Chinese carmakers have long sought to expand overseas amid Beijing’s ambition to build a world-class auto industry, and the baton has now been passed to young Electric Vehicle makers. Are they well-positioned to sustain high growth rates into the future, and can they prove viability in the market?

China has done all it can to encourage manufacturers and consumers to consider Electric Vehicles. EV manufacturers such as Xpeng Motors have been planning to take it a step further and bring EVs into the global market. In this panel, moderator Simon Hui of Baker McKenzie discusses the current market positioning and different opportunities for EVs in China and unchartered waters with Dr. Brian, Hongdi Gu, the Vice Chairman & President of Xpeng Motors.

Dr. Gu goes into detail with Hui to give viewers a better understanding of the foundations of the Chinese Electric Vehicle Industry, where it currently stands in China, and where he expects the industry will go in the next couple of years as they plan to expand. He also discusses the main consumer concerns and upcoming opportunities for businesses to venture into as brought out by the EV Industry.

Electric vehicles in China

Hui mentions how EV sales in China have regained momentum in the past couple of months after suffering a drought earlier this year, and Dr. Gu credits this rebound to a couple of different factors that have been in play for a while now.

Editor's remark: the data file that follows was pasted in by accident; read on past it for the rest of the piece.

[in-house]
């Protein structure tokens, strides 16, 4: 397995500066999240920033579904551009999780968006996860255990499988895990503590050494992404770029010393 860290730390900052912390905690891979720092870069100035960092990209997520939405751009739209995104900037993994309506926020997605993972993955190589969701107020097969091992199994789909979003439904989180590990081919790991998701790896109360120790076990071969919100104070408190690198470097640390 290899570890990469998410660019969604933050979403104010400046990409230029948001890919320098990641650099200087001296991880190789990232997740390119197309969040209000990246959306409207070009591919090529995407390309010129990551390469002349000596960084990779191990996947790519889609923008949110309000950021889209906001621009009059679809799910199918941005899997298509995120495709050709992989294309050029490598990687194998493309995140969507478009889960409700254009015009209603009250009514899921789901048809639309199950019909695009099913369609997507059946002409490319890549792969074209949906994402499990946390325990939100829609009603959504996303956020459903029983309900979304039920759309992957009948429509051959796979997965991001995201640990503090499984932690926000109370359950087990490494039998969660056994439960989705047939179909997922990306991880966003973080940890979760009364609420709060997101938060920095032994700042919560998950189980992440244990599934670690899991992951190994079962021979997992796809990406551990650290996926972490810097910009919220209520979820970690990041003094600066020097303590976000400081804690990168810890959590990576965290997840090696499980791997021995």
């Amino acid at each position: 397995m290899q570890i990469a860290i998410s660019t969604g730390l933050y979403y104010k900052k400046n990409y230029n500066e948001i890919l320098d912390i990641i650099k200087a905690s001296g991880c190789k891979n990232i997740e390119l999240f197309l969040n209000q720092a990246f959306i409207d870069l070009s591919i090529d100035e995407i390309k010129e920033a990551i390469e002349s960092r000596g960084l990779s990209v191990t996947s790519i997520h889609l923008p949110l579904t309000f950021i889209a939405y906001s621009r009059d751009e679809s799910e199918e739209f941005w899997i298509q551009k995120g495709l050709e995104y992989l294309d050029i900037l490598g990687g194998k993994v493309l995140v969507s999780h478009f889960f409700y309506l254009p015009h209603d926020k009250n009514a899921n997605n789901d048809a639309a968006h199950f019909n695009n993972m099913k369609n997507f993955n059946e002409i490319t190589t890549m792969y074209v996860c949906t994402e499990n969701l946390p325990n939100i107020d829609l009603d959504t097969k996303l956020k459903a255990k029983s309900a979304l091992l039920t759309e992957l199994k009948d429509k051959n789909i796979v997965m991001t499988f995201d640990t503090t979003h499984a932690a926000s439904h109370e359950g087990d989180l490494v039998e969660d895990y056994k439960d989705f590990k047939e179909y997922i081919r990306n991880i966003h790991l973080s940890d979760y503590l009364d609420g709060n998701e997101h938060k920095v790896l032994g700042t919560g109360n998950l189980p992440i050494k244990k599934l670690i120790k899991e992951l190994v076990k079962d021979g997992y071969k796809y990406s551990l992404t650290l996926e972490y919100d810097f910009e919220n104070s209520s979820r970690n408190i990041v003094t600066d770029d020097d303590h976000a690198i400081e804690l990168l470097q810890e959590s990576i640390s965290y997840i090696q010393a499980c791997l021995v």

Over the past couple of years, the Chinese government has offered subsidies and favorable policies for manufacturers and consumers to bring more growth to the EV industry. Players who have entered the industry early on were able to foster the environment, and this has definitely played a big role over the past couple of years in building the infrastructure needed and convincing consumers to make the change.

Next is the presence of more products and competition that prove to make EVs more appealing to consumers. The Tesla Model 3 is a unit manufactured in China and has had outstanding sales numbers since its release. Dr. Gu discusses his own company’s latest release, the Xpeng P7 sedan, which has also done very well. These products create a healthy competitive industry to proliferate the market.

Main consumer concerns

Even with everything the government has done to push EVs and what the pioneering companies have done to foster a more appealing environment and product, people remain doubtful about making the change from Internal Combustion vehicles to EVs. The two biggest hindrances were range anxiety and the general cost of an EV.

Dr. Gu admitted that battery life and range was definitely a problem with earlier models. Most EVs would only be able to carry you 200 to 300 kilometers in a single charge. However, current models are now much more capable of carrying you as far as you want. The P7’s battery has the capacity to drive for 700 kilometers on a single charge. Knowing that your EV can take you this far will definitely lessen your range anxiety.

He then moves on to the next way to remedy the consumer’s range anxiety by providing more charging infrastructure. Creating more charging stations will give consumers more sense of security when it comes to range anxiety. Dr. Gu also mentions that more than 50% of their customers have home charging installed in their garages or parking slots.

Cost is also a big concern as EVs are generally more expensive than internal combustion vehicles (ICVs). A large chunk of the cost of manufacturing an EV goes into its battery. However, batteries have also become a lot cheaper than before. Battery costs are going down by around 15% per year. As the EV industry matures, these batteries will only get cheaper and stronger. Dr. Gu believes that in roughly 2 years, EVs will be on par with ICVs when it comes to cost.